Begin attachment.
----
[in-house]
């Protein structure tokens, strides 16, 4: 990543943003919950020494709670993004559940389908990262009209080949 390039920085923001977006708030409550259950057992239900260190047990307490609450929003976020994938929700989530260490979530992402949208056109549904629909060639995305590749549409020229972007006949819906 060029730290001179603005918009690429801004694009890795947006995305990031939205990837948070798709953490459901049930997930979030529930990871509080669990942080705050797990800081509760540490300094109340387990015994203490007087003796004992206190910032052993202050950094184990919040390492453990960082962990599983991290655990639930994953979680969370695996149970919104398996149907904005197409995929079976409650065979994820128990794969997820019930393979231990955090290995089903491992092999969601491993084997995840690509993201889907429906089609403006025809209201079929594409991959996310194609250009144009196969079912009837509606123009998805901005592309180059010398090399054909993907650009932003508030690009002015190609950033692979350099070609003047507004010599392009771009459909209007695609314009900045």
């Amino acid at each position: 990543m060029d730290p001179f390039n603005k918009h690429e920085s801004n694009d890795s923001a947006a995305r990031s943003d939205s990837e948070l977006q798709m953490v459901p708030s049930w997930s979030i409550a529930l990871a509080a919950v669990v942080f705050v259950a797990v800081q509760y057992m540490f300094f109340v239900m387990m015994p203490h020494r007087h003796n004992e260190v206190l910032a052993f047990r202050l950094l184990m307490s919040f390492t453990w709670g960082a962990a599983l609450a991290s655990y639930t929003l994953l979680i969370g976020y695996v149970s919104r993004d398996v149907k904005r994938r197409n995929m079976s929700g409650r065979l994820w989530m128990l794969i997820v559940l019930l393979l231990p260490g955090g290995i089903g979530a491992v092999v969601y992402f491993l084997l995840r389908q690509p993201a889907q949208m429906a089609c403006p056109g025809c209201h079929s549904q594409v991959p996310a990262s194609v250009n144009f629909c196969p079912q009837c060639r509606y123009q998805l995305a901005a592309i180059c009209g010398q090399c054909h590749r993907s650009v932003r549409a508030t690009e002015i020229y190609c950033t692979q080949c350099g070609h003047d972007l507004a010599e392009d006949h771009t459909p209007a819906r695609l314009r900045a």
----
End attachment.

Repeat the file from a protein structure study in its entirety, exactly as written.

[in-house]
């Protein structure tokens, strides 16, 4: 990543943003919950020494709670993004559940389908990262009209080949 390039920085923001977006708030409550259950057992239900260190047990307490609450929003976020994938929700989530260490979530992402949208056109549904629909060639995305590749549409020229972007006949819906 060029730290001179603005918009690429801004694009890795947006995305990031939205990837948070798709953490459901049930997930979030529930990871509080669990942080705050797990800081509760540490300094109340387990015994203490007087003796004992206190910032052993202050950094184990919040390492453990960082962990599983991290655990639930994953979680969370695996149970919104398996149907904005197409995929079976409650065979994820128990794969997820019930393979231990955090290995089903491992092999969601491993084997995840690509993201889907429906089609403006025809209201079929594409991959996310194609250009144009196969079912009837509606123009998805901005592309180059010398090399054909993907650009932003508030690009002015190609950033692979350099070609003047507004010599392009771009459909209007695609314009900045």
């Amino acid at each position: 990543m060029d730290p001179f390039n603005k918009h690429e920085s801004n694009d890795s923001a947006a995305r990031s943003d939205s990837e948070l977006q798709m953490v459901p708030s049930w997930s979030i409550a529930l990871a509080a919950v669990v942080f705050v259950a797990v800081q509760y057992m540490f300094f109340v239900m387990m015994p203490h020494r007087h003796n004992e260190v206190l910032a052993f047990r202050l950094l184990m307490s919040f390492t453990w709670g960082a962990a599983l609450a991290s655990y639930t929003l994953l979680i969370g976020y695996v149970s919104r993004d398996v149907k904005r994938r197409n995929m079976s929700g409650r065979l994820w989530m128990l794969i997820v559940l019930l393979l231990p260490g955090g290995i089903g979530a491992v092999v969601y992402f491993l084997l995840r389908q690509p993201a889907q949208m429906a089609c403006p056109g025809c209201h079929s549904q594409v991959p996310a990262s194609v250009n144009f629909c196969p079912q009837c060639r509606y123009q998805l995305a901005a592309i180059c009209g010398q090399c054909h590749r993907s650009v932003r549409a508030t690009e002015i020229y190609c950033t692979q080949c350099g070609h003047d972007l507004a010599e392009d006949h771009t459909p209007a819906r695609l314009r900045a």